|Publication number||US4116194 A|
|Application number||US 05/733,229|
|Publication date||Sep 26, 1978|
|Filing date||Oct 18, 1976|
|Priority date||Oct 18, 1976|
|Also published as||CA1074646A, CA1074646A1|
|Publication number||05733229, 733229, US 4116194 A, US 4116194A, US-A-4116194, US4116194 A, US4116194A|
|Inventors||Kenneth D. Topel|
|Original Assignee||Fine-Line, Inc.|
|Export Citation||BiBTeX, EndNote, RefMan|
|Patent Citations (7), Referenced by (51), Classifications (8)|
|External Links: USPTO, USPTO Assignment, Espacenet|
This invention generally relates to sighting apparatus for archery, and, more particularly, to a peep sight forming part of such sighting apparatus.
The equipment now available to modern archers has resulted in tremendous increases in both the accuracy and precision with which an archer can consistently hit a distant target. Improved sighting apparatus is responsible for much of this increased accuracy and precision, with the sighting apparatus including both bow-mounted bow sights and string-mounted peep sights. Typically, a bow sight includes a number of pins or other means which are projected into the archer's field of vision, with the pins being vertically spaced from each other to correspond to different ranges between the archer and the target. If the archer places his arrow at a defined point on the bow string (called the nocking point), draws the bow string back a predetermined amount, and places his aiming eye at a predetermined distance above the nocking point, then alignment of the pin in the bow sight corresponding to the estimated range with the target should result in the arrow being released from the bow with the proper trajectory to hit the target.
Oftentimes, however, the archer will not pull the bow string back a predetermined amount, nor will he maintain his aiming eye at a predetermined distance above the nocking point. Accordingly, a peep sight is mounted on the bow string at a point above the nocking point corresponding to the predetermined distance between the archer's aiming eye and the nocking point. Extending through the peep sight at an angle with respect to the longitudinal dimension of the bow string is a very small bore which is aligned with the bow sight pin in the desired direction of travel of the arrow only when the bow string has been pulled back the desired predetermined amount.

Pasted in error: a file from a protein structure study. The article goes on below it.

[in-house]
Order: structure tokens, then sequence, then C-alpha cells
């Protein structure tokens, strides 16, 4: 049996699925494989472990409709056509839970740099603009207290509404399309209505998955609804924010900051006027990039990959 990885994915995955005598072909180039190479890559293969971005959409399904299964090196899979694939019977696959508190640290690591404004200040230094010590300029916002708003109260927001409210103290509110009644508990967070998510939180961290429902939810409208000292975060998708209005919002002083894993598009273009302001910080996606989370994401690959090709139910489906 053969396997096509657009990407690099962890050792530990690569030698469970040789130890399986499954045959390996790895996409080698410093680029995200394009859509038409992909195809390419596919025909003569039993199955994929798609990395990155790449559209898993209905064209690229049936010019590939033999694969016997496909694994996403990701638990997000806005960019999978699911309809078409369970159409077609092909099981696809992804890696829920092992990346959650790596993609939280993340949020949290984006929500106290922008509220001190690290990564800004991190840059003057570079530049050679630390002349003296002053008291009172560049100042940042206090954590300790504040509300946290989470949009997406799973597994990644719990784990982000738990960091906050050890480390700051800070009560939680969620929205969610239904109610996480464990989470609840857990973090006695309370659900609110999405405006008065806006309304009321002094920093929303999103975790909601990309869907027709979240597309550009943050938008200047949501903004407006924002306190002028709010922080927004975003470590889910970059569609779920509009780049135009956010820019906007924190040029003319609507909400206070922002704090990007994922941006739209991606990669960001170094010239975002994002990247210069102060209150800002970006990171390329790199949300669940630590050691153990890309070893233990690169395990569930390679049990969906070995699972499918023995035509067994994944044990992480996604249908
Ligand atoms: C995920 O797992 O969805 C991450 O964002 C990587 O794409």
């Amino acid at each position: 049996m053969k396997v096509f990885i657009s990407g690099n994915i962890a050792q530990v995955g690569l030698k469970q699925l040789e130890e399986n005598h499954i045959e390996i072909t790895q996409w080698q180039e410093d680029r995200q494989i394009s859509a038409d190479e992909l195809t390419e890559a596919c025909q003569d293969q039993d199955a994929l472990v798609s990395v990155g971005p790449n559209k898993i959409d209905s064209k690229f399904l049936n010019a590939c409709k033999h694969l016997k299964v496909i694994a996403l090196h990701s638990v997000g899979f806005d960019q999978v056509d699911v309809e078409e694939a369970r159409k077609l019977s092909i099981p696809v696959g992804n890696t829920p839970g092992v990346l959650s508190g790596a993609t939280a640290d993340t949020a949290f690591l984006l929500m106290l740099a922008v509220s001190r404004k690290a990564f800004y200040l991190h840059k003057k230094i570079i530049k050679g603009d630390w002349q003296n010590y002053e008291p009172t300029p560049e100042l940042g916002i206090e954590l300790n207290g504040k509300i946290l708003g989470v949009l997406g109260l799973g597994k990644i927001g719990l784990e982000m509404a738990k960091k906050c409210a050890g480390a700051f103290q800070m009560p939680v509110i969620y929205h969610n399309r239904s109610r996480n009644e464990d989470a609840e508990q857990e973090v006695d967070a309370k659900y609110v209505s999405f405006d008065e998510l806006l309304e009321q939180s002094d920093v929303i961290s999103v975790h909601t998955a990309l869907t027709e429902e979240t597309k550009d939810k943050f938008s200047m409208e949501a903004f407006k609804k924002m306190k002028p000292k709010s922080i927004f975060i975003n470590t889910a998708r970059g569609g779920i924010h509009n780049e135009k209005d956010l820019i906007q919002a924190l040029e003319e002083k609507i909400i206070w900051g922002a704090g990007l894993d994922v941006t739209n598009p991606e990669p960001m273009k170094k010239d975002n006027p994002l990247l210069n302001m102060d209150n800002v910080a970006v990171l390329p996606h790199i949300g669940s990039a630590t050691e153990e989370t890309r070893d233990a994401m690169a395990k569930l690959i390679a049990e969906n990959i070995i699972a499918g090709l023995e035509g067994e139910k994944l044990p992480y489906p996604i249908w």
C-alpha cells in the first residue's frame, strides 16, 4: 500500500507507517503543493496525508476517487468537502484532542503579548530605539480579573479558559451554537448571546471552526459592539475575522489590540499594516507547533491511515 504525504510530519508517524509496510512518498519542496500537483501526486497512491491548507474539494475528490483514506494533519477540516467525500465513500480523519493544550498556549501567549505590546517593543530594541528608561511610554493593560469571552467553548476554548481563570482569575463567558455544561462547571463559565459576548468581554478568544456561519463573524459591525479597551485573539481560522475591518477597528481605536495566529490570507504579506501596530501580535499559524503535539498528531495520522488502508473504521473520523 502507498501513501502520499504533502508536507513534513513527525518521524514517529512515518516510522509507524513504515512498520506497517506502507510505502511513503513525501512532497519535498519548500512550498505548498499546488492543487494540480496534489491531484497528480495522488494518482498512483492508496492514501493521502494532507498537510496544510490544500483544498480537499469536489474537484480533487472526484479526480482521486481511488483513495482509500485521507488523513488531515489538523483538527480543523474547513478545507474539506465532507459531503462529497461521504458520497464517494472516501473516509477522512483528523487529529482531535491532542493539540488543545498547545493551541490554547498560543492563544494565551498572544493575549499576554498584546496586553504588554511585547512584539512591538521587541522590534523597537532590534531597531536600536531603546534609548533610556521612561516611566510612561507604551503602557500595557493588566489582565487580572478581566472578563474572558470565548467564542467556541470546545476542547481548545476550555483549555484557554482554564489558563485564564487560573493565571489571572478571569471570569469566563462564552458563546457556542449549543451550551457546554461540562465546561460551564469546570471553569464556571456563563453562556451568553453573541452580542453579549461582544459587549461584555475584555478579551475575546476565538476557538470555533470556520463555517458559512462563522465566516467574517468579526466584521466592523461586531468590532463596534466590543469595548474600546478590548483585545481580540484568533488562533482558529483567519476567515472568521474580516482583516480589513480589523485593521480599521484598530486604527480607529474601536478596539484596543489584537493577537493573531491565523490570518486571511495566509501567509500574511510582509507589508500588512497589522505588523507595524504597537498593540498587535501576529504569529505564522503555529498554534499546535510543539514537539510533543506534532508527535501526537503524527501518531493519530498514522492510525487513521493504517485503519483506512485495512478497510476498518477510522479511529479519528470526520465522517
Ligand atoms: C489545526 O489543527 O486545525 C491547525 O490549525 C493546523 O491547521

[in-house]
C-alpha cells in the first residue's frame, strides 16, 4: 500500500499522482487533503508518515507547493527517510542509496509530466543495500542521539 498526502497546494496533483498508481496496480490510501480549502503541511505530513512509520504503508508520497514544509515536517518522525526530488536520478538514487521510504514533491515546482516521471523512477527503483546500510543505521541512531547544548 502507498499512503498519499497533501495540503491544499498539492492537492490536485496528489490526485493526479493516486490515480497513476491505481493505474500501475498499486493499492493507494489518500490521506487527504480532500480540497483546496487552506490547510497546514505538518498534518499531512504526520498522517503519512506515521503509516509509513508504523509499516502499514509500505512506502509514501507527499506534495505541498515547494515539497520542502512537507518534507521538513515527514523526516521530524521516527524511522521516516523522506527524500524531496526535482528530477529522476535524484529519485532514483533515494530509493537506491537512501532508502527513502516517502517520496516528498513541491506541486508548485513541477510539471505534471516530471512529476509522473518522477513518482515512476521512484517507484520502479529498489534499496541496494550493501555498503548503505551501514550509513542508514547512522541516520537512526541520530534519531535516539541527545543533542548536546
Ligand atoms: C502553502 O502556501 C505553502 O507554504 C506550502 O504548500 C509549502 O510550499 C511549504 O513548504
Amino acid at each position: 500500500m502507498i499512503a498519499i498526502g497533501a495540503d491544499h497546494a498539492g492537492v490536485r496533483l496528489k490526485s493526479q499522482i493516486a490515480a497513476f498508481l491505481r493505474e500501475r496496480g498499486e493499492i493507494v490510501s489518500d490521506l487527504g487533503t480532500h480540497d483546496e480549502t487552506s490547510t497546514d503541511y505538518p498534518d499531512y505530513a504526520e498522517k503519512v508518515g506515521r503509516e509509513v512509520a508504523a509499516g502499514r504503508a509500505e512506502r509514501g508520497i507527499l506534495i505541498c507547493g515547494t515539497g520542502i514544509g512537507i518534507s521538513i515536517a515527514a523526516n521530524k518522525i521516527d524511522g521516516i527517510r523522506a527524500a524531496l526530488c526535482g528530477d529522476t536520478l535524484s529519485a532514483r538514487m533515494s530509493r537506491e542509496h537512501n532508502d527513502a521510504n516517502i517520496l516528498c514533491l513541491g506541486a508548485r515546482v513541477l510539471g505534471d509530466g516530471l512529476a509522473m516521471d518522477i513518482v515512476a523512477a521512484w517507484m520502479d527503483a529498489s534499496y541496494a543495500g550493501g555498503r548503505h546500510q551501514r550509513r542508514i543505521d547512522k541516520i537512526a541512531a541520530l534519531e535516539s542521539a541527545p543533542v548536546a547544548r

In practice, peep sights are very difficult to use inasmuch as the bow string, being typically formed from a plurality of twisted strands, tends to rotate ever so slightly when drawn so that it is difficult to align the bore with the bow sight pin. It has, therefore, been found necessary to increase the diameter of the bore to compensate for the slight twisting of the bow string, thereby resulting in an accuracy and precision in shooting which is less than that theoretically obtainable.
It is therefore an object of this invention to provide an improved peep sight for archery.
It is a further object of this invention to provide such an improved peep sight in which the bore therethrough can easily be aligned with the bow sight pin despite the tendency of the bow string to twist upon being drawn.
It is still a further object of this invention to provide such an improved peep sight in which the diameter of the bore can be maintained at a small value necessary for accurate and precise shooting.
Briefly, these and other objects which will be apparent to those skilled in the art are achieved by an improved peep sight for an archery bow, the peep sight comprising a body configured to be mounted on a bow string, the body having a bore extending therethrough, and, an elastic cord having first and second ends, the first end of the elastic cord being secured to the body and the second end of the elastic cord being adapted to be secured to an archery bow, the elastic cord having a length such that the elastic cord is capable of being stretched when its second end is secured to an archery bow, the body is mounted on a bow string, and the bow string is drawn.
The invention can perhaps best be understood by reference to the following portion of the specification, taken in conjunction with the accompanying drawings in which:
FIG. 1 is a side elevation view showing a typical bow, bow string and arrow and the improved peep sight of the present invention;
FIG. 2 is a pictorial view showing details of the improved peep sight;
FIG. 3 is a side elevation view of a string-mounted portion of the improved peep sight, with a portion cut away to illustrate the bore therethrough;
FIG. 4 is a pictorial view illustrating how the bow, bow string and the improved peep sight of FIG. 1 are used to aim an arrow at a target; and
FIG. 5 is a side elevational and partial cross-sectional view of a portion of the improved peep sight as mounted in a drawn bow string.